Well, not all reviews can be a good review, I guess. I haven’t seen any of the 10th incarnation of the All-Starr Band, but this review says that the band “seemed bored” in last nights show. At least the review says that Ringo seemed to be having fun, I guess this reviewer just wasn’t thrilled with the other All-Starrs…
Here’s what we’ve read:
Ringo Starr and his 10th All-Starr Band wrapped up a 31 date tour with a nostalgia-drenched set Saturday night at the Greek. The concept for the evening is simple: In between Beatles and Ringo solo tracks, most of the All-Starr band members – Billy Squier, Edgar Winter, Colin Hay, Stuart Hamish, and Gary Wright – get to take turns performing their own solo material. Gregg Bissonette, thankfully, seems content to just play drums.
The evening is designed for frivolity, and certainly, there is a loose, playful vibe to the proceedings that carries over to the mostly baby boomer audience. Many of whom sing along and dance carefree in the aisles, while screaming “I love you, Ringo!”, “Play ‘Octopus’s Garden!”, and, oddly, “Sex!” in between every song.
Ringo, wearing glitzy black satin duds, takes the stage to an instrumental “With A Little Help From My Friends”. The band launches into “It Don’t Come Easy” before Starr introduces “the only song written by Starkey, Lennon and McCartney”, “What Goes On”. After “Memphis In Your Mind” from 2003’s “Ringorama”, Ringo moves behind the drum kit, and turns center stage over to his bandmates.
And that’s where the problems begin.
Like a jukebox in some nightmare bar, the bulk of the next hour and a half is devoted to an almost random smattering of tunes. Billy Squier, in surprisingly good form, gives us “The Stroke” and “Lonely is the Night” (featuring Gary Wright on keytar!). Edgar Winter, jumping from keyboard to saxophone to percussion, breaks out “Free Ride” and what feels like a 25 minute version of “Frankenstein”. Colin Hay sings Men at Work hits. Gary Wright turns a story about playing on George Harrison’s excellent “All Things Must Pass” into an introduction for the guitarless, soporific “Dream Weaver”. Former Paul McCartney bassist and Average White Band member breaks out the show-stopping (in a good way) “Pick Up The Pieces”, and the show-stopping (in a bad way) “Work To Do”.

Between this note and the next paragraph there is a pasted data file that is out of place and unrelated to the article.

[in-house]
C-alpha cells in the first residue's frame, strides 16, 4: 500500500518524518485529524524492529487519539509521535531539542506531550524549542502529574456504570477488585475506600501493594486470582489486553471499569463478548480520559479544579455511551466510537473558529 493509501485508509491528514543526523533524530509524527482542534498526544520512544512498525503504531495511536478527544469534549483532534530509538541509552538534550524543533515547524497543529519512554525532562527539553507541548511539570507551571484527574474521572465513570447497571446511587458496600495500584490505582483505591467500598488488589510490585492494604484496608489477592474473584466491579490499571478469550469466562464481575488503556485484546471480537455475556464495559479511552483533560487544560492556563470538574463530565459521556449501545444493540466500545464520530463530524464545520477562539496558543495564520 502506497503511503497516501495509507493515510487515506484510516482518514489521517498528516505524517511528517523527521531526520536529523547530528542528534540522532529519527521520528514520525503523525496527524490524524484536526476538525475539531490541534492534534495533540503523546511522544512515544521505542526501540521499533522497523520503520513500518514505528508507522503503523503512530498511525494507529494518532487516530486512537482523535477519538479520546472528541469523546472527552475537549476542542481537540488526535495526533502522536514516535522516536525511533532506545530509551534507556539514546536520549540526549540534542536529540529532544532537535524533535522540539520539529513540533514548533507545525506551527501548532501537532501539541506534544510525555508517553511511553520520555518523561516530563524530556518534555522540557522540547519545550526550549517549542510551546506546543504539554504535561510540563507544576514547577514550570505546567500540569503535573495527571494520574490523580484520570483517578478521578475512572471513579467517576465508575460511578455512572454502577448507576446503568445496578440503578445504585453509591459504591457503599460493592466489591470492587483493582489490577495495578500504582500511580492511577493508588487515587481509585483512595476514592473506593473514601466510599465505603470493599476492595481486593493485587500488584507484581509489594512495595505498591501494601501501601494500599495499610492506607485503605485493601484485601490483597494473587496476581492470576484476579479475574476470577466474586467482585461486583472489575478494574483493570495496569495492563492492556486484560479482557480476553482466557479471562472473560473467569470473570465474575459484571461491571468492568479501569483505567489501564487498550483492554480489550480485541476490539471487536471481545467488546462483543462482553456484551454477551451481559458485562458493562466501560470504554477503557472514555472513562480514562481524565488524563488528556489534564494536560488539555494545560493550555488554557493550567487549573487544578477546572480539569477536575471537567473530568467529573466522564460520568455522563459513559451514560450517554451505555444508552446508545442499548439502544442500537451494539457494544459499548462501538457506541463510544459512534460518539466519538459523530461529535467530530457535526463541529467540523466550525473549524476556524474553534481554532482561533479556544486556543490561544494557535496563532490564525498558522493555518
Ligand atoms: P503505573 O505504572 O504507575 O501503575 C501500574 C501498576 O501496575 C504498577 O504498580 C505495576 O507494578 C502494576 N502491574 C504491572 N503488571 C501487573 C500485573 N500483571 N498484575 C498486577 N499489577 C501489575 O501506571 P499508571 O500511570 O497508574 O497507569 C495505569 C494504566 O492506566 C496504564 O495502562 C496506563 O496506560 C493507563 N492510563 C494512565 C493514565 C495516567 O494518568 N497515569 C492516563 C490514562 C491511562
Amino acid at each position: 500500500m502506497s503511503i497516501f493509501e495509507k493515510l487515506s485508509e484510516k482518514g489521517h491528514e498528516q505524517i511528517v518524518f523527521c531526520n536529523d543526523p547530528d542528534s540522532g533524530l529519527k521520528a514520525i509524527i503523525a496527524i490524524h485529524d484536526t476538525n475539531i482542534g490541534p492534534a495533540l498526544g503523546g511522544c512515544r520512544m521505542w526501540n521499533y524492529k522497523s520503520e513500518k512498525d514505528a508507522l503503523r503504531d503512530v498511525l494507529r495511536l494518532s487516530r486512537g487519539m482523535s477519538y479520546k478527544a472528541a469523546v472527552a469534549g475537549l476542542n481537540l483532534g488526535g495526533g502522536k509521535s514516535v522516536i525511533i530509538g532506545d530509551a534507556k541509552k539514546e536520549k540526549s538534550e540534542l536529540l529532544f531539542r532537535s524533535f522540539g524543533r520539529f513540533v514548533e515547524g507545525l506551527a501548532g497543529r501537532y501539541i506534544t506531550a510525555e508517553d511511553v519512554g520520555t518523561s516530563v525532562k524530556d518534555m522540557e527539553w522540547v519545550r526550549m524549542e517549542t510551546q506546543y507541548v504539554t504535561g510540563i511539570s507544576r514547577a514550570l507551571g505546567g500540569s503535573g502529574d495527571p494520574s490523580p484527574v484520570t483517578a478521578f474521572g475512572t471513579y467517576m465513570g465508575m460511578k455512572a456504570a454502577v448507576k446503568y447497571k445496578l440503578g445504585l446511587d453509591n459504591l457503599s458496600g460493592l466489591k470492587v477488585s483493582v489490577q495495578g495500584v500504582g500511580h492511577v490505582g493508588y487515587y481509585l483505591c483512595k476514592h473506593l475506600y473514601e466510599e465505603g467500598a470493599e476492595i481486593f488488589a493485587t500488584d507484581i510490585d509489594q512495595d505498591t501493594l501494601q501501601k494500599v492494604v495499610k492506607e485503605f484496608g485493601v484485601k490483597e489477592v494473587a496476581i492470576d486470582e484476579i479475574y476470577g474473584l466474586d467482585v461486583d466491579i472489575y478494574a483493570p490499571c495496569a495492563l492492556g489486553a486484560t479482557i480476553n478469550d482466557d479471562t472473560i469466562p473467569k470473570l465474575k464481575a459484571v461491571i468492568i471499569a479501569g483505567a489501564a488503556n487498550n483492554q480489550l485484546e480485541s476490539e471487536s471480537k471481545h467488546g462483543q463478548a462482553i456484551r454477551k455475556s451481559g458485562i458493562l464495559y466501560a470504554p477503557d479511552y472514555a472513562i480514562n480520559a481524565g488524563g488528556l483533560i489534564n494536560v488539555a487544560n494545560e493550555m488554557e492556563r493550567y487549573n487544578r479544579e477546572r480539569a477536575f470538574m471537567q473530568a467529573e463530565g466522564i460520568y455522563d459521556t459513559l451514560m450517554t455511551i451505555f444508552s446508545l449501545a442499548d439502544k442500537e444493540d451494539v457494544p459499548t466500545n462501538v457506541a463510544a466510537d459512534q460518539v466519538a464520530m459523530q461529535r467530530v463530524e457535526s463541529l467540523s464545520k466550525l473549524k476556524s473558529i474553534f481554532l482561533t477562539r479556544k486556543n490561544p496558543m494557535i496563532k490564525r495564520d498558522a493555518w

While there is something perversely gratifying about watching Ringo man the skins for Billy Squier’s “The Stroke”, (or for that matter watching Billy Squier soloing on Men At Work’s “Down Under”) it’s not enough to carry your attention for a whole evening. There are several moments, despite constant reminders from everyone involved that they are all living the dream, that even most of the band seemed bored.
The tedium is broken up with a mini-set from Ringo that includes “Act Naturally”, a rockin’ “Yellow Submarine”, and recent single “Liverpool 8”. Ringo introduces the latter as autobiographical, but its self-referential lyrics feel contrived and ham-fisted. The same argument can probably be made against his George Harrison tribute “Never Without You”, but in this case, the words feel more sincere.
Ringo scatters in a few more tracks – “Photograph”, “Choose Love”, “Oh My My” and “I Wanna Be Your Man”, before not leaving the stage and announcing that we’ve reached the encore.
The night ends, as you’d expect, with the band playing “With A Little Help from My Friends”. An extended coda of John Lennon’s “Give Peace a Chance” is a nice touch.
Overall, Ringo looks great, and is as charming as ever. His songs, good or bad, are fun. The quality of his shows these days, I imagine, come down to the quality of the company he keeps. In this instance, one leaves the show wishing that Ringo had gotten by with a little less help from his friends.